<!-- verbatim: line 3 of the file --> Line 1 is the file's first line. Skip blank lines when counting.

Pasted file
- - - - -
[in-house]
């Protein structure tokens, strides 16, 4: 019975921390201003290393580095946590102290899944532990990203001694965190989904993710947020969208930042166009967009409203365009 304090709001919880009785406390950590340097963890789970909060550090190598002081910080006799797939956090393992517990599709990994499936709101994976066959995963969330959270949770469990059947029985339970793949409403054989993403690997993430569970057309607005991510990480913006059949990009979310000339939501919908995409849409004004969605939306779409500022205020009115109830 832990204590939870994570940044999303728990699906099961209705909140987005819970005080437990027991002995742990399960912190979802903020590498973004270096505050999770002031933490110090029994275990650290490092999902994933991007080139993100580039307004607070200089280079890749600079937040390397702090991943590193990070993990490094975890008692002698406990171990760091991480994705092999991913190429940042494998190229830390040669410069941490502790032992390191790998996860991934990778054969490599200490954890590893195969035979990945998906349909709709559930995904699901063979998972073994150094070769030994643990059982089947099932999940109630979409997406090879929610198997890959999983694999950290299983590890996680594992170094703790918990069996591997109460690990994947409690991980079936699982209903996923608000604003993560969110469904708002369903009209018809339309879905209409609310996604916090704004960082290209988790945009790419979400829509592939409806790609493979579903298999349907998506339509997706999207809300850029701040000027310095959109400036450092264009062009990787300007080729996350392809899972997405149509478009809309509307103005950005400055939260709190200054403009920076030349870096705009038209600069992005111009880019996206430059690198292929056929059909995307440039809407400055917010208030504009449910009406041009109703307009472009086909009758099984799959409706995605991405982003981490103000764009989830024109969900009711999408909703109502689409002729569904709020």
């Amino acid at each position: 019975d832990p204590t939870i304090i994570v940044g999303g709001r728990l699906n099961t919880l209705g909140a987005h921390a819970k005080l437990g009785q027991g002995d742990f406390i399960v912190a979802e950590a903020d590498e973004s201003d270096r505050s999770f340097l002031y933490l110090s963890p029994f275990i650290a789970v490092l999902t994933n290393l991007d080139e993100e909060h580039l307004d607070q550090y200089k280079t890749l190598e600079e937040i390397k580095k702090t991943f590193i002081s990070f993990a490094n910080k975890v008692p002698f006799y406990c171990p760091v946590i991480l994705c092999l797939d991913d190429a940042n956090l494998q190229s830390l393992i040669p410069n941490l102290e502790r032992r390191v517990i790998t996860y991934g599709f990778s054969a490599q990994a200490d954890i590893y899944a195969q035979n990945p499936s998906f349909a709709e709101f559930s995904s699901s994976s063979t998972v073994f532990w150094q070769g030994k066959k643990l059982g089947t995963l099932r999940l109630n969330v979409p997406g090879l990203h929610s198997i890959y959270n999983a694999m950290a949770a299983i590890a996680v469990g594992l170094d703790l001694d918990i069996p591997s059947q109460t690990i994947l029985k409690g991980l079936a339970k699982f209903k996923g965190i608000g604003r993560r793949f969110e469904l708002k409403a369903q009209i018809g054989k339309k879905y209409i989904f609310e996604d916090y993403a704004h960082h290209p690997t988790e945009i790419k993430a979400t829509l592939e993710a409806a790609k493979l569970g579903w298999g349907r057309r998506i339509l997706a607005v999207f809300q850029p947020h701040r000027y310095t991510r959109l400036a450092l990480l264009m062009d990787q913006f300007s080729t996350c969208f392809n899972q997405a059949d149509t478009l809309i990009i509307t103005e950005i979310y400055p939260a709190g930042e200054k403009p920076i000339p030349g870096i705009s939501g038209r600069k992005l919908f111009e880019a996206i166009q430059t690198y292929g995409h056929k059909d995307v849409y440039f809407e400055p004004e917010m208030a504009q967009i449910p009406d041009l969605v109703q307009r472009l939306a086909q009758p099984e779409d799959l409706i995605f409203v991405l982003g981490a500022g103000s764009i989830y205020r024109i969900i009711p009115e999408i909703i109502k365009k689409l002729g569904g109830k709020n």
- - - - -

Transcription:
């Amino acid at each position: 019975d832990p204590t939870i304090i994570v940044g999303g709001r728990l699906n099961t919880l209705g909140a987005h921390a819970k005080l437990g009785q027991g002995d742990f406390i399960v912190a979802e950590a903020d590498e973004s201003d270096r505050s999770f340097l002031y933490l110090s963890p029994f275990i650290a789970v490092l999902t994933n290393l991007d080139e993100e909060h580039l307004d607070q550090y200089k280079t890749l190598e600079e937040i390397k580095k702090t991943f590193i002081s990070f993990a490094n910080k975890v008692p002698f006799y406990c171990p760091v946590i991480l994705c092999l797939d991913d190429a940042n956090l494998q190229s830390l393992i040669p410069n941490l102290e502790r032992r390191v517990i790998t996860y991934g599709f990778s054969a490599q990994a200490d954890i590893y899944a195969q035979n990945p499936s998906f349909a709709e709101f559930s995904s699901s994976s063979t998972v073994f532990w150094q070769g030994k066959k643990l059982g089947t995963l099932r999940l109630n969330v979409p997406g090879l990203h929610s198997i890959y959270n999983a694999m950290a949770a299983i590890a996680v469990g594992l170094d703790l001694d918990i069996p591997s059947q109460t690990i994947l029985k409690g991980l079936a339970k699982f209903k996923g965190i608000g604003r993560r793949f969110e469904l708002k409403a369903q009209i018809g054989k339309k879905y209409i989904f609310e996604d916090y993403a704004h960082h290209p690997t988790e945009i790419k993430a979400t829509l592939e993710a409806a790609k493979l569970g579903w298999g349907r057309r998506i339509l997706a607005v999207f809300q850029p947020h701040r000027y310095t991510r959109l400036a450092l990480l264009m062009d990787q913006f300007s080729t996350c969208f392809n899972q997405a059949d149509t478009l809309i990009i509307t103005e950005i979310y400055p939260a709190g930042e200054k403009p920076i000339p030349g870096i705009s939501g038209r600069k992005l919908f111009e880019a996206i166009q430059t690198y292929g995409h056929k059909d995307v849409y440039f809407e400055p004004e917010m208030a504009q967009i449910p009406d041009l969605v109703q307009r472009l939306a086909q009758p099984e779409d799959l409706i995605f409203v991405l982003g981490a500022g103000s764009i989830y205020r024109i969900i009711p009115e999408i909703i109502k365009k689409l002729g569904g109830k709020n």